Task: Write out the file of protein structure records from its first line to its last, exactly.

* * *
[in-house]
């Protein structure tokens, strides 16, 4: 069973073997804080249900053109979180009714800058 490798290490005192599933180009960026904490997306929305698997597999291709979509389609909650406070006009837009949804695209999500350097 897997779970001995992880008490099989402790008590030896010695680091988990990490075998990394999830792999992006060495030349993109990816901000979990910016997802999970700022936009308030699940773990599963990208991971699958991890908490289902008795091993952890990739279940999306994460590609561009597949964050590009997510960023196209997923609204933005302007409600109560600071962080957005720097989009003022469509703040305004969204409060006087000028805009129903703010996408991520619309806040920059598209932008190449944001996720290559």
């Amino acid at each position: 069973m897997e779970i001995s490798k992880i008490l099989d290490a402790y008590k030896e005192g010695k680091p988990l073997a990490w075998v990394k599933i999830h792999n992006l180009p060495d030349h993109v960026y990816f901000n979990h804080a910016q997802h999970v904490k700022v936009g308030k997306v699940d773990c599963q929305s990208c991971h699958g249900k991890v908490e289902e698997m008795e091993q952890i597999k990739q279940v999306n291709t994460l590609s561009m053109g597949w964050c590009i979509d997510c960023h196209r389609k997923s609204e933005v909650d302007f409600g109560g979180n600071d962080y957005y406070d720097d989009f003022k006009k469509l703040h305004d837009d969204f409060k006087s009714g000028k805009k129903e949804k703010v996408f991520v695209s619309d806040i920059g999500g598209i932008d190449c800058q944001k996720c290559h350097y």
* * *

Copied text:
[in-house]
């Protein structure tokens, strides 16, 4: 069973073997804080249900053109979180009714800058 490798290490005192599933180009960026904490997306929305698997597999291709979509389609909650406070006009837009949804695209999500350097 897997779970001995992880008490099989402790008590030896010695680091988990990490075998990394999830792999992006060495030349993109990816901000979990910016997802999970700022936009308030699940773990599963990208991971699958991890908490289902008795091993952890990739279940999306994460590609561009597949964050590009997510960023196209997923609204933005302007409600109560600071962080957005720097989009003022469509703040305004969204409060006087000028805009129903703010996408991520619309806040920059598209932008190449944001996720290559």
């Amino acid at each position: 069973m897997e779970i001995s490798k992880i008490l099989d290490a402790y008590k030896e005192g010695k680091p988990l073997a990490w075998v990394k599933i999830h792999n992006l180009p060495d030349h993109v960026y990816f901000n979990h804080a910016q997802h999970v904490k700022v936009g308030k997306v699940d773990c599963q929305s990208c991971h699958g249900k991890v908490e289902e698997m008795e091993q952890i597999k990739q279940v999306n291709t994460l590609s561009m053109g597949w964050c590009i979509d997510c960023h196209r389609k997923s609204e933005v909650d302007f409600g109560g979180n600071d962080y957005y406070d720097d989009f003022k006009k469509l703040h305004d837009d969204f409060k006087s009714g000028k805009k129903e949804k703010v996408f991520v695209s619309d806040i920059g999500g598209i932008d190449c800058q944001k996720c290559h350097y």